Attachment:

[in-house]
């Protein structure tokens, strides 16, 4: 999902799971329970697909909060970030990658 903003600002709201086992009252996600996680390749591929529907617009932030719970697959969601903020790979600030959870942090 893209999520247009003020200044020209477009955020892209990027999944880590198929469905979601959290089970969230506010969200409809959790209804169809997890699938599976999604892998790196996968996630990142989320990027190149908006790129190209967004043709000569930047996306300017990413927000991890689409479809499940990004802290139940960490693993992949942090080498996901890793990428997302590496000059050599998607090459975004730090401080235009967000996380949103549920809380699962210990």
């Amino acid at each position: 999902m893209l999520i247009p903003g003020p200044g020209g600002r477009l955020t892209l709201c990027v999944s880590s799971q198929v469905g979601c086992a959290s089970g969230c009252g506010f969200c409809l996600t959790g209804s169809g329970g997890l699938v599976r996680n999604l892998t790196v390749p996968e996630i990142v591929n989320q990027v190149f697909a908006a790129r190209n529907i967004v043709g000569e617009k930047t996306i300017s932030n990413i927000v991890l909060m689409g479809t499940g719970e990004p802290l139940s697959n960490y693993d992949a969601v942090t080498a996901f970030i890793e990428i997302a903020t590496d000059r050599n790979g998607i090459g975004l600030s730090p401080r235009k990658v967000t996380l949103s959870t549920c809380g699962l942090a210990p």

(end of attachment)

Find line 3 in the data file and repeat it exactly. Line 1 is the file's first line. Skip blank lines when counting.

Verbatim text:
């Amino acid at each position: 999902m893209l999520i247009p903003g003020p200044g020209g600002r477009l955020t892209l709201c990027v999944s880590s799971q198929v469905g979601c086992a959290s089970g969230c009252g506010f969200c409809l996600t959790g209804s169809g329970g997890l699938v599976r996680n999604l892998t790196v390749p996968e996630i990142v591929n989320q990027v190149f697909a908006a790129r190209n529907i967004v043709g000569e617009k930047t996306i300017s932030n990413i927000v991890l909060m689409g479809t499940g719970e990004p802290l139940s697959n960490y693993d992949a969601v942090t080498a996901f970030i890793e990428i997302a903020t590496d000059r050599n790979g998607i090459g975004l600030s730090p401080r235009k990658v967000t996380l949103s959870t549920c809380g699962l942090a210990p």